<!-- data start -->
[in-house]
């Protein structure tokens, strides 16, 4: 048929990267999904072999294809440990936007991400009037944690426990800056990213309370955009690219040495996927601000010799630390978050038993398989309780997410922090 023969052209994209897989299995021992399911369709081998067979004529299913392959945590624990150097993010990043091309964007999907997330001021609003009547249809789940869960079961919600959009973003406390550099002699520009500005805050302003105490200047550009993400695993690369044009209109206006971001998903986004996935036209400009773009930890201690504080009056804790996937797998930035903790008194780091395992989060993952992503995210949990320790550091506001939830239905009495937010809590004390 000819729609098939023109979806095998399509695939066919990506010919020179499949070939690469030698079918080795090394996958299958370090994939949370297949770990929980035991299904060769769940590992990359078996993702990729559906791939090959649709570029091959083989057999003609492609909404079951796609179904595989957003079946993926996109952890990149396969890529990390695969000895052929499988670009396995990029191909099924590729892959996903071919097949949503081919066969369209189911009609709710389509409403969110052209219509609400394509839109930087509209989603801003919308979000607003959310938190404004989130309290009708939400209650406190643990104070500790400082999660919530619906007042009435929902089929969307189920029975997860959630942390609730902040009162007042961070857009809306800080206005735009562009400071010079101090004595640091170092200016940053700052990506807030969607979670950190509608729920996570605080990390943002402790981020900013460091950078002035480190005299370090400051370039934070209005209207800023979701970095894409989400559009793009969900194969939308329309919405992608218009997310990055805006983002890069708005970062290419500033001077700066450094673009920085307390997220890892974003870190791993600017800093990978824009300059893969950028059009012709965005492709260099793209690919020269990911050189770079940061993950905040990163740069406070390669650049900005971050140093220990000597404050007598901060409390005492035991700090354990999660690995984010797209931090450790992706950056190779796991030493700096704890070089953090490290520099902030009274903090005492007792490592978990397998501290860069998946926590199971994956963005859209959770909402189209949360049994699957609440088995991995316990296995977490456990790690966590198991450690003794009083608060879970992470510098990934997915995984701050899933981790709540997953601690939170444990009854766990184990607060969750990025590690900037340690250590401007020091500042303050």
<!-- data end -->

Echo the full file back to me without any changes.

[in-house]
């Protein structure tokens, strides 16, 4: 048929990267999904072999294809440990936007991400009037944690426990800056990213309370955009690219040495996927601000010799630390978050038993398989309780997410922090 023969052209994209897989299995021992399911369709081998067979004529299913392959945590624990150097993010990043091309964007999907997330001021609003009547249809789940869960079961919600959009973003406390550099002699520009500005805050302003105490200047550009993400695993690369044009209109206006971001998903986004996935036209400009773009930890201690504080009056804790996937797998930035903790008194780091395992989060993952992503995210949990320790550091506001939830239905009495937010809590004390 000819729609098939023109979806095998399509695939066919990506010919020179499949070939690469030698079918080795090394996958299958370090994939949370297949770990929980035991299904060769769940590992990359078996993702990729559906791939090959649709570029091959083989057999003609492609909404079951796609179904595989957003079946993926996109952890990149396969890529990390695969000895052929499988670009396995990029191909099924590729892959996903071919097949949503081919066969369209189911009609709710389509409403969110052209219509609400394509839109930087509209989603801003919308979000607003959310938190404004989130309290009708939400209650406190643990104070500790400082999660919530619906007042009435929902089929969307189920029975997860959630942390609730902040009162007042961070857009809306800080206005735009562009400071010079101090004595640091170092200016940053700052990506807030969607979670950190509608729920996570605080990390943002402790981020900013460091950078002035480190005299370090400051370039934070209005209207800023979701970095894409989400559009793009969900194969939308329309919405992608218009997310990055805006983002890069708005970062290419500033001077700066450094673009920085307390997220890892974003870190791993600017800093990978824009300059893969950028059009012709965005492709260099793209690919020269990911050189770079940061993950905040990163740069406070390669650049900005971050140093220990000597404050007598901060409390005492035991700090354990999660690995984010797209931090450790992706950056190779796991030493700096704890070089953090490290520099902030009274903090005492007792490592978990397998501290860069998946926590199971994956963005859209959770909402189209949360049994699957609440088995991995316990296995977490456990790690966590198991450690003794009083608060879970992470510098990934997915995984701050899933981790709540997953601690939170444990009854766990184990607060969750990025590690900037340690250590401007020091500042303050």